• Tell police her home address, work address and who she lived with.
• Notify police as soon as any of the above information changed.
• Notify police of any change to her name.
• Give a 72 hours’ notice if the wanted to be away from her home for more than 48 hours.
• Not contact Paul Bernardo, the families of Leslie Mahaffy and Kristen French or Jane Doe. She also could not contact any violent criminals.
• She was also forbidden from associating with people under the age of 16 and from consuming drugs other than prescription medicine.
• She was to continue therapy and counselling.
• She was to provide police with a DNA sample.
Two hours after her release, Leanne gave an exclusive interview to the French-language service of the Canadian Broadcasting Corporation. She was accompanied by her attorney, Sylvie Bordelais.
In fluent French, she discussed her nervousness and anxiety in the face of her new found freedom. She described how her lawyer had planned her release and how they avoided detection by hiding from the media by laying down in the back of their “getaway” car. Deciding to give that interview was not easy for Leanne, because she is an extremely private person and does not like to talk about her feelings.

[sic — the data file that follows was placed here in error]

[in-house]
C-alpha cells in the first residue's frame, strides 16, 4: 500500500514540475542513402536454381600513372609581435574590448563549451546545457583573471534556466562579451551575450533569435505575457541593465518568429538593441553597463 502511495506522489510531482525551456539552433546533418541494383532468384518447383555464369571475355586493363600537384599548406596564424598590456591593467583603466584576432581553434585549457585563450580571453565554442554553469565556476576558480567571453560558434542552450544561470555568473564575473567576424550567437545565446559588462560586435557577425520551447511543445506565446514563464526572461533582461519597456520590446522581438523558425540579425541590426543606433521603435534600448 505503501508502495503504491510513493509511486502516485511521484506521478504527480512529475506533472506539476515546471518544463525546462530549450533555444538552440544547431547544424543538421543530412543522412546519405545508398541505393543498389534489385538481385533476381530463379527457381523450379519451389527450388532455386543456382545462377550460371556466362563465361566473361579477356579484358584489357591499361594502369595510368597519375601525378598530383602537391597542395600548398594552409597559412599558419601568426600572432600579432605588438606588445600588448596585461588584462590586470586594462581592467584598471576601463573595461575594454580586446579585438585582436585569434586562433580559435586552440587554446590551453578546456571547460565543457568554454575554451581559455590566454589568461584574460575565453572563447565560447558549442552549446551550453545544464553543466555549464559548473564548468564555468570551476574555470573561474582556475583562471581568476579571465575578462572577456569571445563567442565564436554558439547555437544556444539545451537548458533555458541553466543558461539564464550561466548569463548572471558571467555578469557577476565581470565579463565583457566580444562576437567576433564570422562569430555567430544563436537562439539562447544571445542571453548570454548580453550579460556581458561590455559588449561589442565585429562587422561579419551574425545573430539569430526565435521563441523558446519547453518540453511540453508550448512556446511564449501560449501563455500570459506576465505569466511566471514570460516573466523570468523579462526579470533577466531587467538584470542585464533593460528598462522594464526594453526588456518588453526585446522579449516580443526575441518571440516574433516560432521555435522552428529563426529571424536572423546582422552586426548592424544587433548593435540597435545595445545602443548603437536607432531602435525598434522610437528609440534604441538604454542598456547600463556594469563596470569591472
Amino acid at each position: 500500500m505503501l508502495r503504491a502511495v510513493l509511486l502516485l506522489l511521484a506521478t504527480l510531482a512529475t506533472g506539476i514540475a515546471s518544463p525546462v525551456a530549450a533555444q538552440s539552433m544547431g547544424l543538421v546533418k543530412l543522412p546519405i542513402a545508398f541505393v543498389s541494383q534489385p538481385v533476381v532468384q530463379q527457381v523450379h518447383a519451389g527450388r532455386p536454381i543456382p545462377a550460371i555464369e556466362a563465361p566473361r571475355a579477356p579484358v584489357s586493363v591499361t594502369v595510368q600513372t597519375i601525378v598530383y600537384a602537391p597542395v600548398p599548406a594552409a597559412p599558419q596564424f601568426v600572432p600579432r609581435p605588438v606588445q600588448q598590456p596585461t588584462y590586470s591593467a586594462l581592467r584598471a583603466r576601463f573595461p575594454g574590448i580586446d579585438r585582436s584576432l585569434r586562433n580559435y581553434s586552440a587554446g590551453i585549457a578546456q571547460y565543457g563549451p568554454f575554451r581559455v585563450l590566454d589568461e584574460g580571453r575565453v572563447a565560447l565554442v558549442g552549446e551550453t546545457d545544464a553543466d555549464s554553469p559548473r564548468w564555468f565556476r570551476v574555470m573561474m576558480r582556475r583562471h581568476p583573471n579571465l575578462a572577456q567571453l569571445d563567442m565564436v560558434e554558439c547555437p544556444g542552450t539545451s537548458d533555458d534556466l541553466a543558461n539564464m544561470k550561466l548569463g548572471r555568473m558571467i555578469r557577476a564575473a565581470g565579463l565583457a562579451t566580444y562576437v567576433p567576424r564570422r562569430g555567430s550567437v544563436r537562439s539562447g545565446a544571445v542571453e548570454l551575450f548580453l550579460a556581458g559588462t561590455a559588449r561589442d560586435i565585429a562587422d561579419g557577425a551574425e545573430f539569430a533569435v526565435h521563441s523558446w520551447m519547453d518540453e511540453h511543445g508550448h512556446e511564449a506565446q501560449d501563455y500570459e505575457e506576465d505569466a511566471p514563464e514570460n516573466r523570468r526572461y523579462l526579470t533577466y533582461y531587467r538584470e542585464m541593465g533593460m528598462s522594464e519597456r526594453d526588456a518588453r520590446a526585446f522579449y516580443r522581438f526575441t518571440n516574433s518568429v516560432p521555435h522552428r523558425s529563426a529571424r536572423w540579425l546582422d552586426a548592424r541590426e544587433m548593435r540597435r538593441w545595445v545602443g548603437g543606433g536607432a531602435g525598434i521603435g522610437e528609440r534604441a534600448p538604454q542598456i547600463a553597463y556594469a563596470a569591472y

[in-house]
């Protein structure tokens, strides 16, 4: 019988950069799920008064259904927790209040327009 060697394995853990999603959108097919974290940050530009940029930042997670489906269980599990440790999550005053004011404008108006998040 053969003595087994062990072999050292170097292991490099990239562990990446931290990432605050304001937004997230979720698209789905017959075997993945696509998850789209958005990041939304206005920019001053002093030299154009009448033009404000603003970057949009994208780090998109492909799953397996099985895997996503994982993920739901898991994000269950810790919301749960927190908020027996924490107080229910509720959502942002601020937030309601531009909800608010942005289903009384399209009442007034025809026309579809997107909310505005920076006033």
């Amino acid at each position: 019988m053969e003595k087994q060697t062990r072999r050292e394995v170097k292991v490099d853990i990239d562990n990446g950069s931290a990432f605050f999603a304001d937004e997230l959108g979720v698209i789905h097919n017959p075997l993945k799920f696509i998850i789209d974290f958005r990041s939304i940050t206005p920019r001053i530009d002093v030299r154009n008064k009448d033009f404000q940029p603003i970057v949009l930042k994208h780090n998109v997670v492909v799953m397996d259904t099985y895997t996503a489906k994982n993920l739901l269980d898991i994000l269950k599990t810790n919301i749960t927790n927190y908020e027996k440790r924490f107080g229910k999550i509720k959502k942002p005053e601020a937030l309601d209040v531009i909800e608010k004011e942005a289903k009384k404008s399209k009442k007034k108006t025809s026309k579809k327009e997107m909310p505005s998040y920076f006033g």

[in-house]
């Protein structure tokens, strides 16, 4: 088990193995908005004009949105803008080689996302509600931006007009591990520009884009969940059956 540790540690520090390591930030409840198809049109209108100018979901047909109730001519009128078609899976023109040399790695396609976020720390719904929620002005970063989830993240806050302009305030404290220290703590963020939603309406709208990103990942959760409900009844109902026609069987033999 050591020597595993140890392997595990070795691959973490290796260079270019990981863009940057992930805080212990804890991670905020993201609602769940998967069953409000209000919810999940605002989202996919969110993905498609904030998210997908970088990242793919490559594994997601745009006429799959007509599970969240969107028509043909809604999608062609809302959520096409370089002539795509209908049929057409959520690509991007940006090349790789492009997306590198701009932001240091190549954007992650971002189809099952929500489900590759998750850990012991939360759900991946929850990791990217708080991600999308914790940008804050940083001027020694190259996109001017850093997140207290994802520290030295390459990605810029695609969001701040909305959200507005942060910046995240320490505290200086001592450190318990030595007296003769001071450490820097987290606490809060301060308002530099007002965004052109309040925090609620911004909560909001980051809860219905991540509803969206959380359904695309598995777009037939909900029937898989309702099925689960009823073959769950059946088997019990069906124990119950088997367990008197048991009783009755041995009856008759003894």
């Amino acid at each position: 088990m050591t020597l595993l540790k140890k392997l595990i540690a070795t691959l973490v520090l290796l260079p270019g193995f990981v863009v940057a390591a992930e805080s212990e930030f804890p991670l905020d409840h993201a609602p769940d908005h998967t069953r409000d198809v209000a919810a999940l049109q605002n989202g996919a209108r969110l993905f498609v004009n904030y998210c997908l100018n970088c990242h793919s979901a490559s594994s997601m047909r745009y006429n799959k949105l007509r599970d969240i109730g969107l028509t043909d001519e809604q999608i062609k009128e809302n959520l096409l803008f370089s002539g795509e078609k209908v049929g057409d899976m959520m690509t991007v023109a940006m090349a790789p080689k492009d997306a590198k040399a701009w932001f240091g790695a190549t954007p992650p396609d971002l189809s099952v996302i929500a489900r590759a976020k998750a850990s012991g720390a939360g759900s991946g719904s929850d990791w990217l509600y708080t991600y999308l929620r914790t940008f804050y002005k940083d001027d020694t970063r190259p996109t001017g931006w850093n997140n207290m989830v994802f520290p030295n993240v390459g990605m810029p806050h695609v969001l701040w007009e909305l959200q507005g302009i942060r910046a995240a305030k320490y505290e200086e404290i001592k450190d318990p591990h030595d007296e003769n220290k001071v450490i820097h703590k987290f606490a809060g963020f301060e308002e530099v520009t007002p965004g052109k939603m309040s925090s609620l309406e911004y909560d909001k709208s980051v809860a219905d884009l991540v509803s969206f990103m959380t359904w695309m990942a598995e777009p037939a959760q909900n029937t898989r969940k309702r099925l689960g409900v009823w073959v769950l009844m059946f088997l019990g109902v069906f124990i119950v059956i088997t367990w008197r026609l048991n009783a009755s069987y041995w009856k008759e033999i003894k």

As she wanted to avoid being hounded by the media, she decided to talk publicly and tell people that she was not a dangerous person who would hurt them or their children. She chose to give the interview in French and picked CBC because they never sensationalize the news and do not scream on the air when they address the public or their guests. Symbolically, speaking French might have been a way to start fresh and try to put the past behind her.